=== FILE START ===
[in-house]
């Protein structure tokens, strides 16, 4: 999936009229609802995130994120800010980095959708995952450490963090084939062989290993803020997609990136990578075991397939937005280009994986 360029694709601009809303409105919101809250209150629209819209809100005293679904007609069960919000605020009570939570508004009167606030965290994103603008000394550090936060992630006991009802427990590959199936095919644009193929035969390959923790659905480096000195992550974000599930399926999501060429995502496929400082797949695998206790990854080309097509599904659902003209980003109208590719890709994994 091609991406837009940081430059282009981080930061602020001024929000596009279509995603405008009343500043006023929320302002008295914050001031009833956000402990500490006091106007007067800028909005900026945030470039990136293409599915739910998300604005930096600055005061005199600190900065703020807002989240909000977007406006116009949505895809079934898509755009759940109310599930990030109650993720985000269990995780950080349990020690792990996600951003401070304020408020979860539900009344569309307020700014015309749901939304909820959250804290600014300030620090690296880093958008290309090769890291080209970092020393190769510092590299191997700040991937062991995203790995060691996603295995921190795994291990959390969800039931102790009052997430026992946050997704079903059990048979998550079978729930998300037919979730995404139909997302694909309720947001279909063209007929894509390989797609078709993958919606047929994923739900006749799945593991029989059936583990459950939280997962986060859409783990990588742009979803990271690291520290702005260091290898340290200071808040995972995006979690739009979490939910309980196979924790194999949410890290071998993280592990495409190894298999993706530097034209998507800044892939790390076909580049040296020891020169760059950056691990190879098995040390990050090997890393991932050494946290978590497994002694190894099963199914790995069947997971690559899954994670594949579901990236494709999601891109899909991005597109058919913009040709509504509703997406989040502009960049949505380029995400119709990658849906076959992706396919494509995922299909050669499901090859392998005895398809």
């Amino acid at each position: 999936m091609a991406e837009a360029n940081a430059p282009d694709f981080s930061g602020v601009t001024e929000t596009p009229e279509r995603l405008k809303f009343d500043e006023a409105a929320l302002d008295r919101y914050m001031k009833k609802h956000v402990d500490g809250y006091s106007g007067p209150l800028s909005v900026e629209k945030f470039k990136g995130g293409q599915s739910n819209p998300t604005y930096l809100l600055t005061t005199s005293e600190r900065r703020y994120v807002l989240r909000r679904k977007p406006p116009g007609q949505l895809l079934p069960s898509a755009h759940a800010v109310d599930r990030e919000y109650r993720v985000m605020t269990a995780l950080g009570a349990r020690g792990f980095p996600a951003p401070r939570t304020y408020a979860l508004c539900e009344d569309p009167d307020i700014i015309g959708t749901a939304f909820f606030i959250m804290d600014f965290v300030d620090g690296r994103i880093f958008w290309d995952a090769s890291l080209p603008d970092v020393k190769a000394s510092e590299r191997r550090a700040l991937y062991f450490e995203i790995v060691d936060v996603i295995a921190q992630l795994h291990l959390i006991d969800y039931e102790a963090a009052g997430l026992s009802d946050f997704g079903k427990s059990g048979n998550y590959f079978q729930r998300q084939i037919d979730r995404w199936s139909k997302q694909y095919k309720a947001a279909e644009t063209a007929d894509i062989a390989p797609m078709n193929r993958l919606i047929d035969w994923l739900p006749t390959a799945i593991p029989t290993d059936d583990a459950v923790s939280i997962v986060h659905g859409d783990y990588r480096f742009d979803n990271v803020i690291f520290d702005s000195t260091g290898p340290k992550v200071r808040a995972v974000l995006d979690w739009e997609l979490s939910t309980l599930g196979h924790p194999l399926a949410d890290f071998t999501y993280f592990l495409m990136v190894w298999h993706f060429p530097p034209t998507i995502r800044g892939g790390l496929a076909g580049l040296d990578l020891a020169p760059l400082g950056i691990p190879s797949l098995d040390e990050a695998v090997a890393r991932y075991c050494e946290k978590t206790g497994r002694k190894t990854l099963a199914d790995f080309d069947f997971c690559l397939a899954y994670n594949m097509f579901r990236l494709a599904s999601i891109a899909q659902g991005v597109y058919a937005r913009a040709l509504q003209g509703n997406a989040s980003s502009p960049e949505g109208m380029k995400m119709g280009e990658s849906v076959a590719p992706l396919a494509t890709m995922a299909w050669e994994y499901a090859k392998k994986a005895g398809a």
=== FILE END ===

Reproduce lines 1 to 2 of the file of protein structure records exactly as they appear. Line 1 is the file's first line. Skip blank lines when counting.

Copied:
[in-house]
């Protein structure tokens, strides 16, 4: 999936009229609802995130994120800010980095959708995952450490963090084939062989290993803020997609990136990578075991397939937005280009994986 360029694709601009809303409105919101809250209150629209819209809100005293679904007609069960919000605020009570939570508004009167606030965290994103603008000394550090936060992630006991009802427990590959199936095919644009193929035969390959923790659905480096000195992550974000599930399926999501060429995502496929400082797949695998206790990854080309097509599904659902003209980003109208590719890709994994 091609991406837009940081430059282009981080930061602020001024929000596009279509995603405008009343500043006023929320302002008295914050001031009833956000402990500490006091106007007067800028909005900026945030470039990136293409599915739910998300604005930096600055005061005199600190900065703020807002989240909000977007406006116009949505895809079934898509755009759940109310599930990030109650993720985000269990995780950080349990020690792990996600951003401070304020408020979860539900009344569309307020700014015309749901939304909820959250804290600014300030620090690296880093958008290309090769890291080209970092020393190769510092590299191997700040991937062991995203790995060691996603295995921190795994291990959390969800039931102790009052997430026992946050997704079903059990048979998550079978729930998300037919979730995404139909997302694909309720947001279909063209007929894509390989797609078709993958919606047929994923739900006749799945593991029989059936583990459950939280997962986060859409783990990588742009979803990271690291520290702005260091290898340290200071808040995972995006979690739009979490939910309980196979924790194999949410890290071998993280592990495409190894298999993706530097034209998507800044892939790390076909580049040296020891020169760059950056691990190879098995040390990050090997890393991932050494946290978590497994002694190894099963199914790995069947997971690559899954994670594949579901990236494709999601891109899909991005597109058919913009040709509504509703997406989040502009960049949505380029995400119709990658849906076959992706396919494509995922299909050669499901090859392998005895398809």